Tech Talk - Open Content and Lecture Capture

Carly Germann - Friday, December 17, 2010

Tech Talk – Dec 8, 2010

There’s been a lot of talk recently about Open Content, but also a lot of questions.  What exactly is it, why should we use it, and how can we implement it? A “Tech Talk” given at UK shed a great deal of light on these topics.  Also touched upon was Course Capture, specifically focusing on Echo 360, a capture system which has been recently implemented into the College of Medicine, and soon will be available for all of UK.   This blog entry hopes to summarize the myriad interesting points made during the talk, and offer a few suggestions about how we can implement these features at UK, especially in the A&S Online Education department.

So first off, what is Open Content?  Wiktionary defines it simply as content which is “freely distributable and/or able to be edited, added to, and/or repaired.”  Some of the Open Content on the web is not aimed towards or useful for educational purposes, but there is a great deal which is.  Dr. Cable Green, who led the presentation about Open Content, specifically discussed Open Education Resources, which he defined as “teaching, learning, and research resources that reside in the public domain or have been released under an intellectual property license that permits their free use or repurposing by others.”  So why should we be concerned with this form of content?

Dr. Green made several valid points about the benefits of sharing content.  First, having content out there in the open allows instructors to have more choices when they are creating their courses, and to be able to implement ideas, texts, and other forms of media in their course which they would not be able to otherwise.  A second benefit of Open Content is that it is free, which is very attractive in a time when textbooks average about $100 a piece and students are unable or unwilling to afford them.  Self-interest is also a factor, as sharing content can garner you more attention, allowing for grants and other opportunities.  Finally, it comes down to social justice; many believe that everyone should have the right to access the knowledge and information which is on the web.  In a nutshell, Dr. Green supplied a simple idea: give “public access to publicly funded educational materials.”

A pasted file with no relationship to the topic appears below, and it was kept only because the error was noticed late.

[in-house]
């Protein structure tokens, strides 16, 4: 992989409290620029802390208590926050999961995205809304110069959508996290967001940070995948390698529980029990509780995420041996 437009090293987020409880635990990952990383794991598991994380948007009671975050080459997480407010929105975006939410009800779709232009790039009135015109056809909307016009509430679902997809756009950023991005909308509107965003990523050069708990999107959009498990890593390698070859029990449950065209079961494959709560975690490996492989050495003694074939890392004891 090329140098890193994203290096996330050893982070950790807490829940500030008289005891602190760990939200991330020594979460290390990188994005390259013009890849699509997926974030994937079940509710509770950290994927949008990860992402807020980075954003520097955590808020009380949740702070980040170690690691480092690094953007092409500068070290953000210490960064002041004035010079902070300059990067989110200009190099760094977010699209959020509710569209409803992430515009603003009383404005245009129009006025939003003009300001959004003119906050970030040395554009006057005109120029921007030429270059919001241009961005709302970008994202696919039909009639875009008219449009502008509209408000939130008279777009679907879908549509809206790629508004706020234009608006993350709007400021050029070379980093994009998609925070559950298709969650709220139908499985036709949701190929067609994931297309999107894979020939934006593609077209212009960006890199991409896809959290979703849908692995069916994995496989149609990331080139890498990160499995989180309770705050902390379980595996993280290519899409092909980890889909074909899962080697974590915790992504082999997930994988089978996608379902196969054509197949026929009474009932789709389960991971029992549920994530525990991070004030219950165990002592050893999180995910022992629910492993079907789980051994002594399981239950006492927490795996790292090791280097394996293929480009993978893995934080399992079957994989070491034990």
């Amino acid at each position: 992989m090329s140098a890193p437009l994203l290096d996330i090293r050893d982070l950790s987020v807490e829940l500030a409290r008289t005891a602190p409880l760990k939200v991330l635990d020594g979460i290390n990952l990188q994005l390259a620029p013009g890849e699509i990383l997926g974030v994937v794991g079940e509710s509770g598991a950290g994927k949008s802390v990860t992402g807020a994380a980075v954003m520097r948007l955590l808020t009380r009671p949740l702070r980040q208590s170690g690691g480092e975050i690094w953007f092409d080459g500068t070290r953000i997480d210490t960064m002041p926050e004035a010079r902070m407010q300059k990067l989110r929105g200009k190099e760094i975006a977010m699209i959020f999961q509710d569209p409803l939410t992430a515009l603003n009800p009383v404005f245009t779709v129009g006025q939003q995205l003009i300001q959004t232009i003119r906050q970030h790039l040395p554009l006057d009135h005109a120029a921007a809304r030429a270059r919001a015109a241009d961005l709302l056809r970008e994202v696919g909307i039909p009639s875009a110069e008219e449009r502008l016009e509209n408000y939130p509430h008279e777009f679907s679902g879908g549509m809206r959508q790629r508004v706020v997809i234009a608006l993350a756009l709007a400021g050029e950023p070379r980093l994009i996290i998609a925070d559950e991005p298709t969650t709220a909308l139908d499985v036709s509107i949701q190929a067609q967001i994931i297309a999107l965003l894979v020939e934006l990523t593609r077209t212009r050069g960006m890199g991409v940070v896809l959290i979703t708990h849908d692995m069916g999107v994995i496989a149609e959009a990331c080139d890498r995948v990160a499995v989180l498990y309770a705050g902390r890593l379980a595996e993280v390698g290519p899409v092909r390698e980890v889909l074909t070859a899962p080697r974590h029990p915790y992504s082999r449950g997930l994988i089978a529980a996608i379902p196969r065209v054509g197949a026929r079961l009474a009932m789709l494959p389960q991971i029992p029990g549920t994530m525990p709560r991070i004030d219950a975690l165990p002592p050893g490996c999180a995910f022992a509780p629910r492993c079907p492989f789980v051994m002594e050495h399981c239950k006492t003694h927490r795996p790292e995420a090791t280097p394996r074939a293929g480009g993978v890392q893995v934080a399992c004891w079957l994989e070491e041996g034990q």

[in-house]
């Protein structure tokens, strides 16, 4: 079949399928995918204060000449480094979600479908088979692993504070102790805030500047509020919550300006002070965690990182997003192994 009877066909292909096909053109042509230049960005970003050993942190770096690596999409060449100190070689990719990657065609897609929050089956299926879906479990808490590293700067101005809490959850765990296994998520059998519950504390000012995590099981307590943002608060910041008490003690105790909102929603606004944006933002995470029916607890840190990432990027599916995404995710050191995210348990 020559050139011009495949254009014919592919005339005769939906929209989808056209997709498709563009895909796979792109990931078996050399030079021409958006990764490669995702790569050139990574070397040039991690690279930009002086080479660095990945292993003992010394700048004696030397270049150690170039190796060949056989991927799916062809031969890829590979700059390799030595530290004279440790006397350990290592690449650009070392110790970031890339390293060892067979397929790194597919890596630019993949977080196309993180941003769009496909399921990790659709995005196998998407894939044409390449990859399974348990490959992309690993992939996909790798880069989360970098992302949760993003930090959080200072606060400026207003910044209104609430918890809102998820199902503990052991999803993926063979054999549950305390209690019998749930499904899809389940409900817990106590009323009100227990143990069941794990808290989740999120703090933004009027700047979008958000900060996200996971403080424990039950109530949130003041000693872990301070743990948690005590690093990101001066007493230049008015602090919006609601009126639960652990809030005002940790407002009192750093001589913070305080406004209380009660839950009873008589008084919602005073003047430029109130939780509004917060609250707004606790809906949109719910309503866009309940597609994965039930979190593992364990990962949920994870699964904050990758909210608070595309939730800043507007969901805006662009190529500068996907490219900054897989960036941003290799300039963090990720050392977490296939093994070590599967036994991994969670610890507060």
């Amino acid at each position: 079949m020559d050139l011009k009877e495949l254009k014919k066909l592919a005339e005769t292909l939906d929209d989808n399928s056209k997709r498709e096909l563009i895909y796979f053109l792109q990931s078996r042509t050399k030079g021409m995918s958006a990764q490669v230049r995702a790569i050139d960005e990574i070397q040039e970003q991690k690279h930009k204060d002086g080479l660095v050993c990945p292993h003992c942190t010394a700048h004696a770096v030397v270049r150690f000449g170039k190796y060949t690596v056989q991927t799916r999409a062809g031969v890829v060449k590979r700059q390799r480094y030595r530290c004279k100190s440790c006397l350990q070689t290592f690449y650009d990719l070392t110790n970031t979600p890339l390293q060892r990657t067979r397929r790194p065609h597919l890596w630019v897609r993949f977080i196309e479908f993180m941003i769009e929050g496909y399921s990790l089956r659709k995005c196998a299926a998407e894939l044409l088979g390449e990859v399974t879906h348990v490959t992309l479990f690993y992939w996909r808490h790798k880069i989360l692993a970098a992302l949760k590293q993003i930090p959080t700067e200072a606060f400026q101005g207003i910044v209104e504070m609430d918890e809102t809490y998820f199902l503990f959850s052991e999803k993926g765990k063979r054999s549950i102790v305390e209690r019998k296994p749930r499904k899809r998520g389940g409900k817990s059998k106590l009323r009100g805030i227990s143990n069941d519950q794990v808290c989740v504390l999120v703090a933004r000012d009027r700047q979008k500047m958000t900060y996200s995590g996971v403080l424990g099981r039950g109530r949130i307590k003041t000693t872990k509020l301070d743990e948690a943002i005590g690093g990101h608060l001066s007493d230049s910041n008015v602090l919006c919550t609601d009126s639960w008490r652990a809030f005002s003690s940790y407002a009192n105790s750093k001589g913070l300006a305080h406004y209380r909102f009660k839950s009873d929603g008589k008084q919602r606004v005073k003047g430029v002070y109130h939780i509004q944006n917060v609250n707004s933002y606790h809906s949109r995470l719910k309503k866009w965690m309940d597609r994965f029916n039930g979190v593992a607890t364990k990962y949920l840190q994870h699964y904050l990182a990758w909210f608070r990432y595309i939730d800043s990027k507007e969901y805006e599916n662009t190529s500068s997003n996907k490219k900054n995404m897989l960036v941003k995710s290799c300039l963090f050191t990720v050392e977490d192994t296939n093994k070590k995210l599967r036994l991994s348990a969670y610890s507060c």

These are all good points, but how can a university which is based mostly on textbooks, subscriptions to journals, and other published, paid-for media, transition to using Open Content on a regular basis?  Dr. Green supplied the advice to use technology strategically, to use others’ content, and to begin putting your own content out there.  But where to even start?  To start, it’s best to see what kind of things are even out there, which can seem to be a daunting prospect, considering the huge amount of content out there.  It can also be difficult to know whether the source you are using is a reliable, academic resource.  A great place to start is the website for Open Educational Resources, which can be found at http://www.oercommons.org/.  Another great website is http://www.opencontent.org .  The Google suite offers many free tools, such as Gmail, Docs, and Blogger, among many others, and these can be very useful in a course.  There is a list of some Open Content Repositories mentioned by Dr. Green at the end of this article.   In short, search around on the internet for Open Content and do some research if needed to check the reliability of the source.